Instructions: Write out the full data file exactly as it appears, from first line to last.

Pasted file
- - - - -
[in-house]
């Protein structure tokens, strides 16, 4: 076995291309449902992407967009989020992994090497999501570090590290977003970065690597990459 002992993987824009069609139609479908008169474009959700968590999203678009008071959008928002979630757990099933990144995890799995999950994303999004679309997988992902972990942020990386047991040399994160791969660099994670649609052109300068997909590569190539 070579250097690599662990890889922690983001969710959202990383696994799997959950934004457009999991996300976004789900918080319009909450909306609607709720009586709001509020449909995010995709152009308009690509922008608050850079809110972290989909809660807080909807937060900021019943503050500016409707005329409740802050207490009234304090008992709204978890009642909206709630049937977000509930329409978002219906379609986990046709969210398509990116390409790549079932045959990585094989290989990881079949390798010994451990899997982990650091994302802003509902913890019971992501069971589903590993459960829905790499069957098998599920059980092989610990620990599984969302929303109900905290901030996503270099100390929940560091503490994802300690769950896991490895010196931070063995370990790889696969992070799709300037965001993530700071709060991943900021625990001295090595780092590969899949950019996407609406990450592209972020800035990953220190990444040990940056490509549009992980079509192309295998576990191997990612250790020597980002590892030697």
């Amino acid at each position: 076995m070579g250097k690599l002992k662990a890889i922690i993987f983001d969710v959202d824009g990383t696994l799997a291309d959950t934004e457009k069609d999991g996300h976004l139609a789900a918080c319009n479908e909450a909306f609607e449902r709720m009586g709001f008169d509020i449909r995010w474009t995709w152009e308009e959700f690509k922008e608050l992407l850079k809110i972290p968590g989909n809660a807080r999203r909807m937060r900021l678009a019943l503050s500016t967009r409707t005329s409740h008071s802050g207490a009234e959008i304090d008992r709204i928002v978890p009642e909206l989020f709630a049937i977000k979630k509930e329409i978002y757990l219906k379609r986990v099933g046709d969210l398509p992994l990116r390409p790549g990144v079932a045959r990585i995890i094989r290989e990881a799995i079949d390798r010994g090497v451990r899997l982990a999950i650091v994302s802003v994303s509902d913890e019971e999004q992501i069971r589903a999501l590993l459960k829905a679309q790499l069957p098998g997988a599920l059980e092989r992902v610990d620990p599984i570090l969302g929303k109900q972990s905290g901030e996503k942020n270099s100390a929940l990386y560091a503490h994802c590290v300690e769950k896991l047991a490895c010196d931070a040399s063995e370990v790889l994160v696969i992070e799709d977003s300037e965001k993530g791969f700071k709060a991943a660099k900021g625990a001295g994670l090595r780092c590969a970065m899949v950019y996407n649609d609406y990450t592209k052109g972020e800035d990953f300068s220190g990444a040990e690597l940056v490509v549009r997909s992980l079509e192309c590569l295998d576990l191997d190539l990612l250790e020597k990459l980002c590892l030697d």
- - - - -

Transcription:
[in-house]
């Protein structure tokens, strides 16, 4: 076995291309449902992407967009989020992994090497999501570090590290977003970065690597990459 002992993987824009069609139609479908008169474009959700968590999203678009008071959008928002979630757990099933990144995890799995999950994303999004679309997988992902972990942020990386047991040399994160791969660099994670649609052109300068997909590569190539 070579250097690599662990890889922690983001969710959202990383696994799997959950934004457009999991996300976004789900918080319009909450909306609607709720009586709001509020449909995010995709152009308009690509922008608050850079809110972290989909809660807080909807937060900021019943503050500016409707005329409740802050207490009234304090008992709204978890009642909206709630049937977000509930329409978002219906379609986990046709969210398509990116390409790549079932045959990585094989290989990881079949390798010994451990899997982990650091994302802003509902913890019971992501069971589903590993459960829905790499069957098998599920059980092989610990620990599984969302929303109900905290901030996503270099100390929940560091503490994802300690769950896991490895010196931070063995370990790889696969992070799709300037965001993530700071709060991943900021625990001295090595780092590969899949950019996407609406990450592209972020800035990953220190990444040990940056490509549009992980079509192309295998576990191997990612250790020597980002590892030697």
């Amino acid at each position: 076995m070579g250097k690599l002992k662990a890889i922690i993987f983001d969710v959202d824009g990383t696994l799997a291309d959950t934004e457009k069609d999991g996300h976004l139609a789900a918080c319009n479908e909450a909306f609607e449902r709720m009586g709001f008169d509020i449909r995010w474009t995709w152009e308009e959700f690509k922008e608050l992407l850079k809110i972290p968590g989909n809660a807080r999203r909807m937060r900021l678009a019943l503050s500016t967009r409707t005329s409740h008071s802050g207490a009234e959008i304090d008992r709204i928002v978890p009642e909206l989020f709630a049937i977000k979630k509930e329409i978002y757990l219906k379609r986990v099933g046709d969210l398509p992994l990116r390409p790549g990144v079932a045959r990585i995890i094989r290989e990881a799995i079949d390798r010994g090497v451990r899997l982990a999950i650091v994302s802003v994303s509902d913890e019971e999004q992501i069971r589903a999501l590993l459960k829905a679309q790499l069957p098998g997988a599920l059980e092989r992902v610990d620990p599984i570090l969302g929303k109900q972990s905290g901030e996503k942020n270099s100390a929940l990386y560091a503490h994802c590290v300690e769950k896991l047991a490895c010196d931070a040399s063995e370990v790889l994160v696969i992070e799709d977003s300037e965001k993530g791969f700071k709060a991943a660099k900021g625990a001295g994670l090595r780092c590969a970065m899949v950019y996407n649609d609406y990450t592209k052109g972020e800035d990953f300068s220190g990444a040990e690597l940056v490509v549009r997909s992980l079509e192309c590569l295998d576990l191997d190539l990612l250790e020597k990459l980002c590892l030697d």